The other MiG engagement I very clearly remember did not have a happy ending. We detected a MiG-17 being vectored against a specific airborne US target, but there were many USN and USAF aircraft over North Vietnam at that moment and while we had issued a “MiGs airborne” warning we could not figure out where the MiG was and thus who his target was. We finally figured it out that it was a single A-7 on what was called an “armed reconnaissance” mission over a specific part of the Ho Chi Min trail and passed the info to the AICs who issued the call specifically to that A-7. His reply haunts me to this day. “Thanks. I was wondering where all this horizontal 20 Mike-Mike (cannon fire!) was coming from!” Classic naval aviation cool! But it was his last transmission. We searched for him for several days but never learned where exactly he had crashed and he is now listed as “Killed in Action.”
By the time it was all over, and I left the CHICAGO to return to Japan. I believe I had participated in something like 28 MiG engagements, at least 16 of which were successful. I was told by CDR Dreshler, the man who had asked me to join his direct support team at NavSecGru Activity, Philippines, that I was the first NavSecGru officer to participate in more than four shoot downs, thus making me a SIGINT ACE. The war went on for another 6 months, and it is entirely possible another NSG officer became a SIGINT ACE, but I never heard anyone claim to have done so. Indeed, I rarely spoke of it as the guys in the F-4s were the real ACEs.
I remember being off Haiphong and Vinh watching in awe as the night raids of F-4s, A-6s, A-7s, and F-105s went over the beach, and a series of glowing orange fountains erupted as the antiaircraft guns and missiles rose from the beach. You had to have “brass ones” to fly into North Vietnam and that orange wall of fire around Haiphong and up the Red River to Hanoi. My hat is off to those USN, USMC, and USAF aviators. I was proud to have served with them.
I also rarely spoke of the fact that I was apparently the first “ACE” of the Naval Security Group because there were many green eyes when I got back on shore, especially at Misawa. Some of my fellow officers were clearly jealous. “Lucky bastard! He does not deserve all this fame and good (sic) fortune!” seemed to be the attitude of some of the NavSecGru DirSup officers I had left in Japan. The fact that I had spent several years training in high tech naval combat never seemed to cross almost anyone’s mind, but then at Misawa, we had over two dozen guys who had come through the same pipeline as I had and we were all competing for promotion. Some of us, myself included, were reserve officers and were also competing to be accepted into the regular Navy during a time of cutbacks. But I had fallen into a pit of slop and come out smelling like roses. That slop pit had several pools: Let me explain.
- I was trained to be an NSG direct support officer in submarines and was redirected to aviation. (In naval intelligence service in submarine surveillance is # 1 by a mile.)
- Instead of going home to my family after several weeks of school in the US I was redirected to the WORDEN, a surface ship going into the Sea of Japan. In naval intelligence Aviation is #2, surface ships are a distant #3. Demoted twice!
- WORDEN was redirected to the Gulf of Tonkin, and I was along for the ride at that point. (Shanghied! Not even going where I was trained to go. What a bummer!)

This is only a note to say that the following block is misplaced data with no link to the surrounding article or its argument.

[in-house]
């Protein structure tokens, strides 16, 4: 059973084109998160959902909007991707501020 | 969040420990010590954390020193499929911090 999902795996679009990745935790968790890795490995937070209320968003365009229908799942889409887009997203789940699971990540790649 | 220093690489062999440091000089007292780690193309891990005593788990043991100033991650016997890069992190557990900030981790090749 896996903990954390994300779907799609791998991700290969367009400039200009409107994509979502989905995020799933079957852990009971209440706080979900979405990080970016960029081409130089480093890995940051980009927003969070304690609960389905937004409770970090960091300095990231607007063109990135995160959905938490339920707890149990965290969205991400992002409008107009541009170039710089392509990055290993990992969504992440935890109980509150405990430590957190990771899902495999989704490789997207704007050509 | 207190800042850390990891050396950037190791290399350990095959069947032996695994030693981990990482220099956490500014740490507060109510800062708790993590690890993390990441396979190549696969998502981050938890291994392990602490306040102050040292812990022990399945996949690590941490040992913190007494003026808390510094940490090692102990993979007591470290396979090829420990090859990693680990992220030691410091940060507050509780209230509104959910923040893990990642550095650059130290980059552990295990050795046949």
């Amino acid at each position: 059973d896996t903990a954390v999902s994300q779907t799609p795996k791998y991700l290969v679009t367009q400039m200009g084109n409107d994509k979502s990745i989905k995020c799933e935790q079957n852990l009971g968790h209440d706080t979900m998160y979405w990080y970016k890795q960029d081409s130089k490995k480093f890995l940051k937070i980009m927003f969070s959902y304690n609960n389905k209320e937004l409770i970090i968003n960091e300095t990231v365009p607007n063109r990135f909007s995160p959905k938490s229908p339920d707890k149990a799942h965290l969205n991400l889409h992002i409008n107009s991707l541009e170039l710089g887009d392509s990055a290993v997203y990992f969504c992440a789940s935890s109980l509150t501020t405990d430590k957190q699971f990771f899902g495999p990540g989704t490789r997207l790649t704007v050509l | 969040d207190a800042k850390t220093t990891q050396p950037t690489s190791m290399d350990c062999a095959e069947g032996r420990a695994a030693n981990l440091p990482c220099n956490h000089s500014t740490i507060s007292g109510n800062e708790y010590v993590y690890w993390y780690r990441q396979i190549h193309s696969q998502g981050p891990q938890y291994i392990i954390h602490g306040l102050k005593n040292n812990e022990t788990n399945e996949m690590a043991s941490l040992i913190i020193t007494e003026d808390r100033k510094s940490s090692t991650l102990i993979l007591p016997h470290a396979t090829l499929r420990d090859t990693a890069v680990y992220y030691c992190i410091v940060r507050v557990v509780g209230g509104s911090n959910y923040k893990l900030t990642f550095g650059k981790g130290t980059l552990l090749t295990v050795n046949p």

- I chose to volunteer to be a CIC watch officer and to train to be an Officer of the Deck. (Why work a shift job when you do not even really have to work? You stupid or crazy? Or both?)
- I chose to volunteer to stay in Southeast Asia after spending almost two years training to conduct surveillance of the Soviet Union. (“Let me get this straight! You volunteered to stay away from home for 3 more months and to go back into a war zone where you had just had a man literally die in your arms from a grievous wound? (with many other seriously wounded all around you.) You really are stupid! (And maybe crazy, too!”)
What else could go wrong? My ship gets hit with friendly fire, and I get wounded? Yea, that too!
I made a series of decisions that, in hindsight, were, clearly the right ones, but it indeed was not clear at the time. I can only guess Someone really was looking out for me.
In looking back, my one real advantage over other guys was that I had spent five months as an inquisitive and eager young ENLISTED guy in CIC on HORNE, a missile cruiser off Vietnam. It was ok for a 3rd class petty officer to ask a lot of questions and make a friendly pest of himself. Had I been a junior officer I am sure I would have been much more circumspect as officers are just supposed to know a lot of this “stuff” already, even if it is all brand new to everyone except the data systems technicians and radarmen (now called operations specialists), HORNE also had the added advantage for me by having the newest and best Navy Tactical Data System (NTDS) afloat. My best friends other than the NSG “spooks” who came and went, were the data systems technicians and radarmen especially those who operated the electronic warfare systems such as the WLR-1 (they became electronic warfare technicians and in the late 1990’s I tried to get that rate combined with the CTTs) who were stationed onboard in CIC with me. Their workspaces were right next to mine. They were very proud of their systems and happily answered all of my many, many questions. I even enrolled in Computer Science 101 and Fortran, being taught by CDR (later RADM) Kleber Masterson, HORNE’s XO, the second in command. I now realize I was well prepared to jump into that “pit” of very odd circumstance and do a good job.